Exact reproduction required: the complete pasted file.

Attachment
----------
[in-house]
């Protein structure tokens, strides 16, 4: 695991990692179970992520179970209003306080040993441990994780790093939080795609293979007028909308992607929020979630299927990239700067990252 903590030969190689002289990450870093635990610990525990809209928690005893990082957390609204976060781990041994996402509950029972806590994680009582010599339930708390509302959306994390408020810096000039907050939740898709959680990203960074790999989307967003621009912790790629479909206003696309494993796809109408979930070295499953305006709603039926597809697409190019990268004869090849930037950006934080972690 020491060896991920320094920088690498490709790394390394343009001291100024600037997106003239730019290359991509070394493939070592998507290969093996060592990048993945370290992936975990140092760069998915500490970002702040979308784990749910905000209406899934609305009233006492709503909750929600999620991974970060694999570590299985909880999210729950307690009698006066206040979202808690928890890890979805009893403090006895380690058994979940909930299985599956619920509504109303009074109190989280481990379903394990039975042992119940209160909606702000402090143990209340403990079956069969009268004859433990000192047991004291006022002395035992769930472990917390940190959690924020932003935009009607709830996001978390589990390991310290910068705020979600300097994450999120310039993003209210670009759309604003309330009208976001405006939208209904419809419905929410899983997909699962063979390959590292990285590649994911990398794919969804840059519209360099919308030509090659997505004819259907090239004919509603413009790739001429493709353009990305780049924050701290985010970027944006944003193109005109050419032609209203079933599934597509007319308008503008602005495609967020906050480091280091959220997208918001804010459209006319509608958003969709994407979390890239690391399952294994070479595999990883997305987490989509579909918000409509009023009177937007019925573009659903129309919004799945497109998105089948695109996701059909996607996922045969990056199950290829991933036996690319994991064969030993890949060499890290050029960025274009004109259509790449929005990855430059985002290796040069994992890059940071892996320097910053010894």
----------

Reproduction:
[in-house]
């Protein structure tokens, strides 16, 4: 695991990692179970992520179970209003306080040993441990994780790093939080795609293979007028909308992607929020979630299927990239700067990252 903590030969190689002289990450870093635990610990525990809209928690005893990082957390609204976060781990041994996402509950029972806590994680009582010599339930708390509302959306994390408020810096000039907050939740898709959680990203960074790999989307967003621009912790790629479909206003696309494993796809109408979930070295499953305006709603039926597809697409190019990268004869090849930037950006934080972690 020491060896991920320094920088690498490709790394390394343009001291100024600037997106003239730019290359991509070394493939070592998507290969093996060592990048993945370290992936975990140092760069998915500490970002702040979308784990749910905000209406899934609305009233006492709503909750929600999620991974970060694999570590299985909880999210729950307690009698006066206040979202808690928890890890979805009893403090006895380690058994979940909930299985599956619920509504109303009074109190989280481990379903394990039975042992119940209160909606702000402090143990209340403990079956069969009268004859433990000192047991004291006022002395035992769930472990917390940190959690924020932003935009009607709830996001978390589990390991310290910068705020979600300097994450999120310039993003209210670009759309604003309330009208976001405006939208209904419809419905929410899983997909699962063979390959590292990285590649994911990398794919969804840059519209360099919308030509090659997505004819259907090239004919509603413009790739001429493709353009990305780049924050701290985010970027944006944003193109005109050419032609209203079933599934597509007319308008503008602005495609967020906050480091280091959220997208918001804010459209006319509608958003969709994407979390890239690391399952294994070479595999990883997305987490989509579909918000409509009023009177937007019925573009659903129309919004799945497109998105089948695109996701059909996607996922045969990056199950290829991933036996690319994991064969030993890949060499890290050029960025274009004109259509790449929005990855430059985002290796040069994992890059940071892996320097910053010894």